PRELIM 2: boosting the confidence of international English teachers and UK ELT centres
4 February 2022

PRELIM 1 report cover image 610x234

PRELIM 2: boosting the confidence of international English teachers and UK ELT centres

The scheme which supports worldwide English teacher development through partnerships with UK language schools is underway once again.

An interview with the British Council's Roy Cross and Liz McLaren

Roy Cross, who had the original idea for PRELIM (Partnered Remote Learning Improvement Project) is really excited to see how it works out this time. With £500,000 funding for the scheme, the number of participating English Teacher Associations (ETAs) has doubled to 40, mostly in Official Development Assistance countries. They are partnered with 35 accredited UK language centres, most of which are English UK members.

Supporting language development and confidence in English language teachers worldwide

While the prime motivation is to support language development and confidence in English language teachers around the world – and the report on the 2020 scheme showed this was successful - Roy Cross and colleague Liz McLaren have seen many other benefits.

"What excites me most is the excitement I've noticed among the UK teachers and managers and the country associations. Some of the ETA teachers said they had never spoken English to a real person in a real context before and it had given them confidence. One said they had spoken it to their primary school class but to have real communication in English was a really exciting thing to happen. It has just been such a positive shot in the arm. It was a people-to-people thing, it wasn't just a piece of work, it was exciting and fulfilling," said Roy Cross, British Council's Principal Consultant, Partnerships.

Rich relationships beyond the classroom

He added: "The thing I took from the closing ceremony of PRELIM 1 was that it was people talking to people. It wasn't privileged people in a teacher capacity talking to less privileged students, it was people in the UK saying to Cubans 'I've learned a lot about you and your country and it's been really interesting.' There was a richness to the relationship which went beyond the normal classroom."

Liz McLaren, Accreditation UK's manager, thought PRELIM had boosted the confidence of smaller schools as well as providing a lifeline during the worst of the pandemic. "It's been nice to see the range of centres taking part including some which are newly-accredited or very small. Some are getting really good at this kind of thing and making the most of opportunities. It seems to have given centres a lot more confidence.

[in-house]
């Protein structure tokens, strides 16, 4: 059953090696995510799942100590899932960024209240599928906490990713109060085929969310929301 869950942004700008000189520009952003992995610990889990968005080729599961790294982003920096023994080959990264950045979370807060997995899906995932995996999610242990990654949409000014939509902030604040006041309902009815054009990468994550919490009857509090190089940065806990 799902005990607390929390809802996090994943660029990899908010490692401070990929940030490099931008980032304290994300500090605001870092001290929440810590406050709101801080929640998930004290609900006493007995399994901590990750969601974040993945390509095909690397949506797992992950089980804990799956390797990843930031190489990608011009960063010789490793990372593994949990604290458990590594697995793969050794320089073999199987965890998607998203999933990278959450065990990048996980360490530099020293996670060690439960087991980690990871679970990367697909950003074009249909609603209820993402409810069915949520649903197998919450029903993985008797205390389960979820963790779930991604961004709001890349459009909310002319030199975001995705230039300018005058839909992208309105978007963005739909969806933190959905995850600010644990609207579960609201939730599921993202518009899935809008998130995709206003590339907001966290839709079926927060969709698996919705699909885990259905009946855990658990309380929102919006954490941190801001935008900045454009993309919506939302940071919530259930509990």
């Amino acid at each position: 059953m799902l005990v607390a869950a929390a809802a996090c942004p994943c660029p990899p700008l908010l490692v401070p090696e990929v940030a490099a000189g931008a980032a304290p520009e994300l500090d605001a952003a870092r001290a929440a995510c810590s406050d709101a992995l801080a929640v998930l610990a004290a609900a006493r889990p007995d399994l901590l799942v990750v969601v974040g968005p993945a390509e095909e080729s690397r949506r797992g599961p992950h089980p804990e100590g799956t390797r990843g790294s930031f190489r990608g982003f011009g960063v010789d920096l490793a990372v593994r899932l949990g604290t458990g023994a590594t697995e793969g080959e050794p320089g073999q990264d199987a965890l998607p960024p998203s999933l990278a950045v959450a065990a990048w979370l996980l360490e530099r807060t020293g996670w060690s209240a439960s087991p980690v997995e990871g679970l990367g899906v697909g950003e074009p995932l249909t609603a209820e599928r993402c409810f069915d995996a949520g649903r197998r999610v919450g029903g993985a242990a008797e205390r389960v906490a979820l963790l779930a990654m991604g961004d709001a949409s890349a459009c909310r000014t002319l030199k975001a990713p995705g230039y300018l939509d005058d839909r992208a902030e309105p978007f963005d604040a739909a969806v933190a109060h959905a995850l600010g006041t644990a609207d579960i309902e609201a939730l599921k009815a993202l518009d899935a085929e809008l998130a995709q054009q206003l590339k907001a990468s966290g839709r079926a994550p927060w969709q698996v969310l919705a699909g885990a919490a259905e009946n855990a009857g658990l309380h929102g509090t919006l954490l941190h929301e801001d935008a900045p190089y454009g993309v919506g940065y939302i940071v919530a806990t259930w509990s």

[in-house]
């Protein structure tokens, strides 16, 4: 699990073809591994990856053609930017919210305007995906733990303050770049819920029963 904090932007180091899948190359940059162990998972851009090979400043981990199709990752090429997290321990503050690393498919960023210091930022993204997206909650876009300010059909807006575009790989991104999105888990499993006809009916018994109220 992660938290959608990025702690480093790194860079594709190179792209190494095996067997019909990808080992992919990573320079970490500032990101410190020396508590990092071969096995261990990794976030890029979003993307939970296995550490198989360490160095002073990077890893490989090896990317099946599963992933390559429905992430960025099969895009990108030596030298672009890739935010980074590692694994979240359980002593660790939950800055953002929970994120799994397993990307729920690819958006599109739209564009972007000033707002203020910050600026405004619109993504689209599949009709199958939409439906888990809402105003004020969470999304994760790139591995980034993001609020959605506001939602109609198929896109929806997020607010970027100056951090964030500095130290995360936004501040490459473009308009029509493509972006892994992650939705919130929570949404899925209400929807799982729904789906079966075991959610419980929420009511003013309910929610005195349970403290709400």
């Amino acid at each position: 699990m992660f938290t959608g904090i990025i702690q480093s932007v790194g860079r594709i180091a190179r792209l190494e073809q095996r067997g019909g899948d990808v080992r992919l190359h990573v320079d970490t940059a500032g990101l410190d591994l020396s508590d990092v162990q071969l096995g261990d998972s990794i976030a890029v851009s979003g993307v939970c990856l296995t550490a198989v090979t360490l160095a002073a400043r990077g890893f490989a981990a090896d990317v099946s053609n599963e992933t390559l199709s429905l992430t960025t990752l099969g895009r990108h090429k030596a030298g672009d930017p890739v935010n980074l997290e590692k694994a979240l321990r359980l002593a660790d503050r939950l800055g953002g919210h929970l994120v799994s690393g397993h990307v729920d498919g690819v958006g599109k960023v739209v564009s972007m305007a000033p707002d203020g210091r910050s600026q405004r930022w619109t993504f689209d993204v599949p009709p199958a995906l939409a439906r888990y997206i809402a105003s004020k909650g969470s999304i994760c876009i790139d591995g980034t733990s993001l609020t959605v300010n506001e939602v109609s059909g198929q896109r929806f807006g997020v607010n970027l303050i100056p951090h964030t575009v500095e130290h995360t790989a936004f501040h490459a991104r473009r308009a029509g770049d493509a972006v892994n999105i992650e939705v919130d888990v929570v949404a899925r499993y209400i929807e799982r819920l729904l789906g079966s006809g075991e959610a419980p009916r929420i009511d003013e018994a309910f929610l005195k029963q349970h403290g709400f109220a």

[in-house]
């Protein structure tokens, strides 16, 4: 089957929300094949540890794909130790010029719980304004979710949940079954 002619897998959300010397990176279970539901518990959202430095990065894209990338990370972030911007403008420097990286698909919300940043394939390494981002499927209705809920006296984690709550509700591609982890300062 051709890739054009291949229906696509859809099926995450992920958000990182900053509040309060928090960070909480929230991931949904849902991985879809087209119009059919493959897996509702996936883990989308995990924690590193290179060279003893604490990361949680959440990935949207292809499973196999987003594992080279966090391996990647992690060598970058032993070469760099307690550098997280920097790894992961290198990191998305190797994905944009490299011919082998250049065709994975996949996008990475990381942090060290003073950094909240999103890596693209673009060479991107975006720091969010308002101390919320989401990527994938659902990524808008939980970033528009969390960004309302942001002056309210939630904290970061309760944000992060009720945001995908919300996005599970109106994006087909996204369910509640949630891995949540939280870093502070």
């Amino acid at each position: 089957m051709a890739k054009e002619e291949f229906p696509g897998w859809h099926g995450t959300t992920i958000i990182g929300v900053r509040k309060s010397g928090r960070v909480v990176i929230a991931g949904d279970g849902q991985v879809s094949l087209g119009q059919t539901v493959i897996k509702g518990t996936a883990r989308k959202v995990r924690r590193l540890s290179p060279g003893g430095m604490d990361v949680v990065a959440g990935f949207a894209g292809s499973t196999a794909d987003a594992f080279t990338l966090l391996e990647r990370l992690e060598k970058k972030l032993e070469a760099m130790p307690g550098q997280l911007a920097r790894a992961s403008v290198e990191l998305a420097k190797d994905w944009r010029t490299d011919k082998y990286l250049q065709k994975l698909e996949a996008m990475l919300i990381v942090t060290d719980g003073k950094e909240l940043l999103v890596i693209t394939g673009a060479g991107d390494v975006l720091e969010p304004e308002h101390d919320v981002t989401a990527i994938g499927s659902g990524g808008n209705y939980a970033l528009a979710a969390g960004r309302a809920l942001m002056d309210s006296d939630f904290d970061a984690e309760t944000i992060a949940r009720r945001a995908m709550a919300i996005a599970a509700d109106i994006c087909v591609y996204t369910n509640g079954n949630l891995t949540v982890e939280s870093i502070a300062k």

"It was also such a useful thing for them during Covid. A couple of schools I talked to said it was great to have something to focus on while everything was in disarray and gave the few staff who were still working something to do. It wasn't about the money, it was more of a psychological boost."

Supporting accredited ELT centres in the pandemic

Supporting accredited ELT centres during Covid had been part of the scheme's intention, said Roy. "There were times when it looked quite bleak - it still looks quite bleak. I think it kept one or two schools going psychologically, and my assumption is that the £10k for some offset quite a lot of their ongoing staff costs."

For the smaller centres, he also thought there was more of an emotional impact from working with a new country which made it new and transformational. "I just wanted to give people the chance to engage with bits of the world they hadn't before in an ODA context, not just another bunch of Italian teenagers," he said. He also believes it might have boosted the confidence of centres in bidding for international projects in future. 

Some centres had to adapt to the scheme's very flexible requirements. "We refused to do anything much but specify the course delivery dates. People repeatedly asked questions but we said it's up to you and your partner association. That led to a huge and rich and largely successful variety of options ranging from a large course which almost turned into a MOOC and a small tiny course which was more of a Rolls Royce experience with lots in between." 

He added: 'I think we get a lot of impact for the UK and the British Council by making a grant to people and saying, 'here's the guidelines, stick to those, we trust you to do something good. There's been excellent support from NILE, our managing consultants.'

Improving classroom confidence 

The starting point was improving teachers' language and in particular their confidence which was likely to turn them into more confident classroom teachers. PRELIM was a learning process, he said: centres learn about new parts of the world, new markets and in many places about delivery platforms and methods. "WhatsApp was perhaps the biggest revelation to many UK partners: this was the way many country associations communicated with teachers." The UK schools were also learning to work with different ETAs, all of which operate in different ways and which might need more persuasion – or challenge - to make the scheme work as well as possible.

Some centres have kept in touch with their ETA from PRELIM 1 but partnerships have not been repeated for the second scheme to ensure varied approaches and give the opportunity to learn about different countries.

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